MLK Day 2010: Barack Obama’s sermon

Yesterday, to commemorate Martin Luther King, Jr. Day (today), President Obama spoke at Vermont Avenue Baptist Church, where MLK himself had spoken some fifty years before.

Excerpts:

We gather here, on a Sabbath, during a time of profound difficulty for our nation and for our world. In such a time, it soothes the soul to seek out the Divine in a spirit of prayer; to seek solace among a community of believers. But we are not here just to ask the Lord for His blessing. We aren’t here just to interpret His Scripture. We’re also here to call on the memory of one of His noble servants, the Reverend Dr. Martin Luther King, Jr.

Even as Dr. King stood in this church, a victory in the past and uncertainty in the future, he trusted God. He trusted that God would make a way. A way for prayers to be answered. A way for our union to be perfected. A way for the arc of the moral universe, no matter how long, to slowly bend towards truth and bend towards freedom, to bend towards justice. He had faith that God would make a way out of no way.

So let us hold fast to that faith, as Joshua held fast to the faith of his fathers, and together, we shall overcome the challenges of a new age. Together, we shall seize the promise of this moment. Together, we shall make a way through winter, and we’re going to welcome the spring. Through God all things are possible.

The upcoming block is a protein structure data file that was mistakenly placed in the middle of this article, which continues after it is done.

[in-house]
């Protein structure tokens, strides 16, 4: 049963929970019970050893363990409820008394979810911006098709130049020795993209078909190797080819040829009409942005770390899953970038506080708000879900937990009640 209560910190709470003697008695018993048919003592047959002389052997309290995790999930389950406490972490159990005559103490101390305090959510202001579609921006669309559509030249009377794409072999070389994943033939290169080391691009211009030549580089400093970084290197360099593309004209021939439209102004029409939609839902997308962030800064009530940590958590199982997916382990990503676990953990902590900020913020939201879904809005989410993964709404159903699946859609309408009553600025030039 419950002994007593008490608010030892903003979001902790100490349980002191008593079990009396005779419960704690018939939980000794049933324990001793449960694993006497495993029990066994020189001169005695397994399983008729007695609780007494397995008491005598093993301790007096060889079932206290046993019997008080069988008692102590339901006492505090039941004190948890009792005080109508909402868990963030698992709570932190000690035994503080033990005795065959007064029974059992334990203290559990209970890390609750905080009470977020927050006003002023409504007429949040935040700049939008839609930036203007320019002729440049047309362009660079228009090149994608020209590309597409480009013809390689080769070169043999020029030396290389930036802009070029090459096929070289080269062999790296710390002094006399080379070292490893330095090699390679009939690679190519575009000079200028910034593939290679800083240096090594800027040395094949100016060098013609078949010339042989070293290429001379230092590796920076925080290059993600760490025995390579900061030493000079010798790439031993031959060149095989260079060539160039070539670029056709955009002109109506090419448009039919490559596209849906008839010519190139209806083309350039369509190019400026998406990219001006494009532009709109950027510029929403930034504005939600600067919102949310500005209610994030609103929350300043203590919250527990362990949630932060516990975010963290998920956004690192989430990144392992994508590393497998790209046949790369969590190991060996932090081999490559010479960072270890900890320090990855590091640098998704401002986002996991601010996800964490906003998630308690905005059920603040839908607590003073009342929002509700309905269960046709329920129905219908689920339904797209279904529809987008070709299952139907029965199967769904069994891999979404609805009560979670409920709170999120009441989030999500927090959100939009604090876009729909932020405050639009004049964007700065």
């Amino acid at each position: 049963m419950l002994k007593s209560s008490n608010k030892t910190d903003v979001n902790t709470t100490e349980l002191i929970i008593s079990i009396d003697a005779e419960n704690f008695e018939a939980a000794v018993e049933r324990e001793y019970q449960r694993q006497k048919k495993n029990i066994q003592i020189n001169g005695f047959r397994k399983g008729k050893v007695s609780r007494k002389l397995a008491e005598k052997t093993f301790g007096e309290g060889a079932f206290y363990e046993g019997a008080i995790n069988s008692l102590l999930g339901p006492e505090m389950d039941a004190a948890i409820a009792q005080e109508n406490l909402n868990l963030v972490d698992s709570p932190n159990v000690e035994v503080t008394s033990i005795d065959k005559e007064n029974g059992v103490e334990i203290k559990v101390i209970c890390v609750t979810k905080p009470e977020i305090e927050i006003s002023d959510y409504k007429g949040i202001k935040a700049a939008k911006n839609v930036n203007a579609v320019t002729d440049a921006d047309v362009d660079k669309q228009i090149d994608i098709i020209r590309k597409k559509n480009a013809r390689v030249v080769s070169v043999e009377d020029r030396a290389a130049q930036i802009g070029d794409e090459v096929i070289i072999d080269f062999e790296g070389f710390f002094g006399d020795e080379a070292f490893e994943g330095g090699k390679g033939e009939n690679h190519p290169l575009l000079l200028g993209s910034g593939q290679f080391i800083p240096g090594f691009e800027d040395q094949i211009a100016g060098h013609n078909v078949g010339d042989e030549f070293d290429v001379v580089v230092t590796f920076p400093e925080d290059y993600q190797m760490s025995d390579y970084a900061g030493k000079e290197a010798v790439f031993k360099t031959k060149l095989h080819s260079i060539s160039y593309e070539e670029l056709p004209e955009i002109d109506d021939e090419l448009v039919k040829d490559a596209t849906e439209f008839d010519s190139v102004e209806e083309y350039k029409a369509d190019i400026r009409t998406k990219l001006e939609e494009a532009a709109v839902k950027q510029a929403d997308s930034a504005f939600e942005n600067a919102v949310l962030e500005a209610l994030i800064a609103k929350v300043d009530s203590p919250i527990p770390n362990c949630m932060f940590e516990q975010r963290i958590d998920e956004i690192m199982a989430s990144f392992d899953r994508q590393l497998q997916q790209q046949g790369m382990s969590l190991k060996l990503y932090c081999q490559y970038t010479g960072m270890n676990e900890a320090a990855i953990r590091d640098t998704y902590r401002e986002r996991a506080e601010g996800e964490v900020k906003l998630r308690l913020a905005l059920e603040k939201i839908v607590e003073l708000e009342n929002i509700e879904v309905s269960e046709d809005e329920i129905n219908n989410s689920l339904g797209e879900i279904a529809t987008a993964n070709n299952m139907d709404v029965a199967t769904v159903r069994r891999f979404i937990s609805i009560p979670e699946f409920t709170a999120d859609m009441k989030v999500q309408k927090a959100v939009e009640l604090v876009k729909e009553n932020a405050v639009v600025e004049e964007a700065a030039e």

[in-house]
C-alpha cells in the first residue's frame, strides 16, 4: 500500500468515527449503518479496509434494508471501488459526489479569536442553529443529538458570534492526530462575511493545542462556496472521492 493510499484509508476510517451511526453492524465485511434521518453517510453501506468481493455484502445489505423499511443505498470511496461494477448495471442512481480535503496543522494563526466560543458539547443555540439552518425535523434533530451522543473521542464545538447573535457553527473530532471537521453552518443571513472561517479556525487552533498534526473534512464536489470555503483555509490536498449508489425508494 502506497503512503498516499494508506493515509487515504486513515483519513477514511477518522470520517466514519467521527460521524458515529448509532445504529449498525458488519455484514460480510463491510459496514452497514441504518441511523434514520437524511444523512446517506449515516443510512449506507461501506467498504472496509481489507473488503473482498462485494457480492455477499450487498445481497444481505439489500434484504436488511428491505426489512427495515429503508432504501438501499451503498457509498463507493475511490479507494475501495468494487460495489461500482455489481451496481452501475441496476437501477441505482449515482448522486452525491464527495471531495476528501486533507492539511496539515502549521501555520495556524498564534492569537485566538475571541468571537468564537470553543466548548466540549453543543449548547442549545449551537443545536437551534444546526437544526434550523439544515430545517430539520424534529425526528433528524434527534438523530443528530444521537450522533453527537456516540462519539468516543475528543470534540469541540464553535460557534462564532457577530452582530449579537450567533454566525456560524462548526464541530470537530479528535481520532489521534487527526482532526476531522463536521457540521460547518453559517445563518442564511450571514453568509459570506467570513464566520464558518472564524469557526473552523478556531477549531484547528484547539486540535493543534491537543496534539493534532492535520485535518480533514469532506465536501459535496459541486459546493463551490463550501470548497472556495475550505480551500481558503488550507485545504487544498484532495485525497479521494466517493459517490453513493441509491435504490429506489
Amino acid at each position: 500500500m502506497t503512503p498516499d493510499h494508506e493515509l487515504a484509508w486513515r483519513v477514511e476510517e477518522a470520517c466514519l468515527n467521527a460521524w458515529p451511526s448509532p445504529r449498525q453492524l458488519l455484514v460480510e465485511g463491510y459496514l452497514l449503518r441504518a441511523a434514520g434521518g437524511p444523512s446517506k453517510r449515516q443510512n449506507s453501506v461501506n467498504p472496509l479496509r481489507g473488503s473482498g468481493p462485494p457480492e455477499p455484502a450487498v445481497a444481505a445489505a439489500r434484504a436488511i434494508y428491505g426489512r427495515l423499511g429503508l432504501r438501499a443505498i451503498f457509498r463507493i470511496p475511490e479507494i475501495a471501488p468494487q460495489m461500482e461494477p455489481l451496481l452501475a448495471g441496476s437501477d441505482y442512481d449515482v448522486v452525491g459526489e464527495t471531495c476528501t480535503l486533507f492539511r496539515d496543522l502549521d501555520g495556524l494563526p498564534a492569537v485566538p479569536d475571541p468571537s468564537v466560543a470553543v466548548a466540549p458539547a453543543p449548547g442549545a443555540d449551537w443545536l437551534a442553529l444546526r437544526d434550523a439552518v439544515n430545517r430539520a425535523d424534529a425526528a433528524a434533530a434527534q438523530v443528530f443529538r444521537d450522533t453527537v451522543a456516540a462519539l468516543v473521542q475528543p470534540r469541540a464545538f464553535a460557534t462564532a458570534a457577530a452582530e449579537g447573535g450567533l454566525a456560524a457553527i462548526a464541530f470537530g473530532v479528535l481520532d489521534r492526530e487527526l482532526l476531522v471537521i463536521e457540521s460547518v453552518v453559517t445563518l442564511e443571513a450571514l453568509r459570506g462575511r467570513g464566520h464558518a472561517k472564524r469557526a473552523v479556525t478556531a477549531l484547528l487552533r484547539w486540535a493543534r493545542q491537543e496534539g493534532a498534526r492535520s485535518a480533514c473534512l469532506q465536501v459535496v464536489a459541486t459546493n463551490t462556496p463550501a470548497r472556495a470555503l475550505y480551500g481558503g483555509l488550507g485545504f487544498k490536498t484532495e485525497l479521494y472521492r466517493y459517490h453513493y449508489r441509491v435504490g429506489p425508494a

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Links of the Day, January 7

News

Music

Miscellaneous

Links of the Day, January 6

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Politics

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More Deadly Viper wrap-ups

This is not the end; this is just the beginning. May we continue building up the Body of Christ in a way that honors the God we serve and follow as well as our brothers and sisters:

Angry Asian man


Go read/watch/listen to Eugene Cho’s latest, please.

We often speak of ‘loving our neighbors’ but it’s really hard when we don’t even know our neighbors. I see this to be a growing problem – not just in the [C]hurch but our larger society. Why is it so hard to meet and grow with our neighbors?

And how about those who are the “others” in our society? When we’re unable to learn and hear (even for a glimpse) the stories of others who are suffering or enduring through some form of injustice, they only become issues, statistics, and whatever other words we tend to use.

Did you click on it yet?